life-advice   682

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THIS IS BECAUSE DIGNITY DOES NOT COME EXTERNALLY BUT FROM WITHIN. From the outside I probably seemed great, but inside I did not feel like a man. I had internal insecurities that stemmed from PMO. So what does it mean to "feel like a man?" Since quitting PMO I feel filled with confident energy, deeper emotion, and a stronger sense of purpose. The only way to understand what I'm talking about is to experience it for yourself. I could have all the girls, fun, and social life in the world but still not feel alive. Again, that is because feeling alive comes from within. SO IF YOU WANT TO FEEL ALIVE THEN YOU HAVE TO CHANGE, NOT YOUR CIRCUMSTANCES. In my experience, this feeling of manhood comes from PMO abstinence (I did hard mode). The difference in how I conduct myself is night and day compared to 90 days ago, because I now conduct myself as a man and not a teenager in a 24 year olds body. I'm more responsible, creative, emotional (in a good way), diligent, and peaceful. Again I want to reiterate it: the greatest benefit of nofap is not that girls suddenly fall at your feet. I could have all the hotties in the world (which would be tight), but self-dignity and a sense of manhood is far greater a reward. The greatest benefit from nofap is feeling like a man. IF YOU ARE ASPIRING TOWARDS 90 DAYS, GET READY TO LIVE FROM SELF RESPECT, NOT FOR SELF RESPECT.


2). WOMEN. Okay, so this is what most want to talk about. It seems in this sub that the thesis is "don't fap, and you can have the confidence to get laid." Sounds great, but that is a porn addicts way of thinking. When you stop fapping you don't need girls to throw themselves at you anymore. Let me phrase it like this: PMO me wished that he could get hot girls in bed at the drop of a dime. Non-PMO realizes that relationship with women is so much more emotionally deep. Yes, I want/like sex, but I don't want to just get laid. I want to fight for and win a woman's heart. That's what men do. Boys just want a porno experience. Men want a chance at developing a relationship with a woman, because women are people and not sex objects. PMO me would chat up girls just to flirt and tease. Non PMO me engages women because the rich conversations and shared experiences are far better than flirting and fantasizing. You might rebut "well after not fapping for 2 weeks I got laid 79 times." Good for you, but I'm not settling for a life of mindless stimulation. I'm striving towards a life of fulfillment. IF YOU ARE ASPIRING TOWARDS 90 DAYS, GET READY TO ENJOY BEING WITH WOMEN, NOT OBJECTIFYING GIRLS.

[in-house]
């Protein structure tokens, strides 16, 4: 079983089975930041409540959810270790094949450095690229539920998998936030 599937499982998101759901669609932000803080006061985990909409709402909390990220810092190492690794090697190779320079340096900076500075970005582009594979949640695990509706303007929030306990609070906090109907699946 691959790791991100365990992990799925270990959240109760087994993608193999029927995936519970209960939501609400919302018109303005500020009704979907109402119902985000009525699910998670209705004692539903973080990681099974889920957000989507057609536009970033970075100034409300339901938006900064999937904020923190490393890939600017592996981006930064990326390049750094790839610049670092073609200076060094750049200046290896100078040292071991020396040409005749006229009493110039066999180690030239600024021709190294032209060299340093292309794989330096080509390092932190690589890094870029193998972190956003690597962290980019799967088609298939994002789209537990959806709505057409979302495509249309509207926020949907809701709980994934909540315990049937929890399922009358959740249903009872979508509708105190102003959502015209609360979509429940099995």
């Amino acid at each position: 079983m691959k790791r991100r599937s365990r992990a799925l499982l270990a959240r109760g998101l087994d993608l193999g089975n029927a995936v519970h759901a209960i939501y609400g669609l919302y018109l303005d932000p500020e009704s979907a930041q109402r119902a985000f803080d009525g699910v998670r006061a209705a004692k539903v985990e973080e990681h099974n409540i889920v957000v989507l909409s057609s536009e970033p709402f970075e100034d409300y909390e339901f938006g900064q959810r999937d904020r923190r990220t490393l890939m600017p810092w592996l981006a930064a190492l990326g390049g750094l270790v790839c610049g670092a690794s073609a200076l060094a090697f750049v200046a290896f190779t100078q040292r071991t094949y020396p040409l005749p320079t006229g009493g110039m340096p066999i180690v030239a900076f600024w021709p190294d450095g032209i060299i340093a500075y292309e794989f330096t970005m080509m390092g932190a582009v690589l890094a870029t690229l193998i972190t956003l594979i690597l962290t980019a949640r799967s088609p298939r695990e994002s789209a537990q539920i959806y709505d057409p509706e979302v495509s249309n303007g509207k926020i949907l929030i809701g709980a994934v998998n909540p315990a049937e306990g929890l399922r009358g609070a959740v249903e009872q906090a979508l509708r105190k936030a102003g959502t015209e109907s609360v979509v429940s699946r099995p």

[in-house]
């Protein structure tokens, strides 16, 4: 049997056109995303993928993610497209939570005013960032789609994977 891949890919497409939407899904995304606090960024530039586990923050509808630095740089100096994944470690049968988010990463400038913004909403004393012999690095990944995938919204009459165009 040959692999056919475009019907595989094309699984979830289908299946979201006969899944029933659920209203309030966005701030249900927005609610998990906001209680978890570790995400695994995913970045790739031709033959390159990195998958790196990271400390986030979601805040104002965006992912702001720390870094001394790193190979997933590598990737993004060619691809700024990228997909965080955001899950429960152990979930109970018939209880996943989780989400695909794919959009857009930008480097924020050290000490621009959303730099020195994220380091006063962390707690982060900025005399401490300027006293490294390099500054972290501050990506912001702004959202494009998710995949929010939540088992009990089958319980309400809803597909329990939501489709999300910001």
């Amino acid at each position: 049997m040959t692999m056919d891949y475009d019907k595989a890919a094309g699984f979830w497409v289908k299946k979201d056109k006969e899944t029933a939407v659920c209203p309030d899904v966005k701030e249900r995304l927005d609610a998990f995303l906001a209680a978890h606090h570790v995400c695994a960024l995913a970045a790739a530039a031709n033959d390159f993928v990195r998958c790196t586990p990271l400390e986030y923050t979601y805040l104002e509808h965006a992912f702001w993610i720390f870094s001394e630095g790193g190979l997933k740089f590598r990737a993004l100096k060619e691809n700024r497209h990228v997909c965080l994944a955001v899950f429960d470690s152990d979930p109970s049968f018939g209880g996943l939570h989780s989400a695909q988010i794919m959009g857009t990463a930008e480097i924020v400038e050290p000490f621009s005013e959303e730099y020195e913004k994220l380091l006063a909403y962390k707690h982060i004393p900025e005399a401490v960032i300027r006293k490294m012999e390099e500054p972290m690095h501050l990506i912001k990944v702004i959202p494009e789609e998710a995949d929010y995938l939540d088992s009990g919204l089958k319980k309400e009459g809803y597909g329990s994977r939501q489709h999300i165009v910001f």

3). TIPS AND ADVICE First week is the hardest. You're an addict coming off your dope. Don't get obsessed with tips, tricks, and ways to make it easy. You are going to have to go into the furnace of transformation, and let me tell you that you will suffer. Nothing worth having comes easy. But it is worth it, so suffer on. Week 2-4 I got really emotional. This is because I realized how weak of a man I am. I mentioned that the greatest benefit of nofap is feeling like a man. Well to get there, you first have to realize how much of a boy you are. Nofap will take the blinders off of the fantasy world you've been living in. You will confront yourself. I was emotional because I also started craving relationship. PMO numbs our inherent need for relationship with cheap stimulation. You will feel that crave strongly, and it will make you emotional. I cried a couple times for the first time in years (this is a GOOD thing). Again, suffer on. After about 3 weeks or so it's easier to say no to the urges. However, literally from week 4 or 5 UNTIL day 70 I had what I think is called flat line. Feeling less like I'm bursting at the seams with energy, and a little more asexual. You will question if it is even worth it. Should I just look at porn to see if I even feel anything? Don't. To me the flat line is harder than the urges, because at least during the urges there is a strong fight. In the flat line you start to even wonder if the fight is worth it. Post day 70, is when I started to feel the fuller effects of the aforementioned self respect and dignity. IF YOU ARE ASPIRING TOWARDS 90 DAYS, GET READY TO SUFFER. IT'S WORTH IT.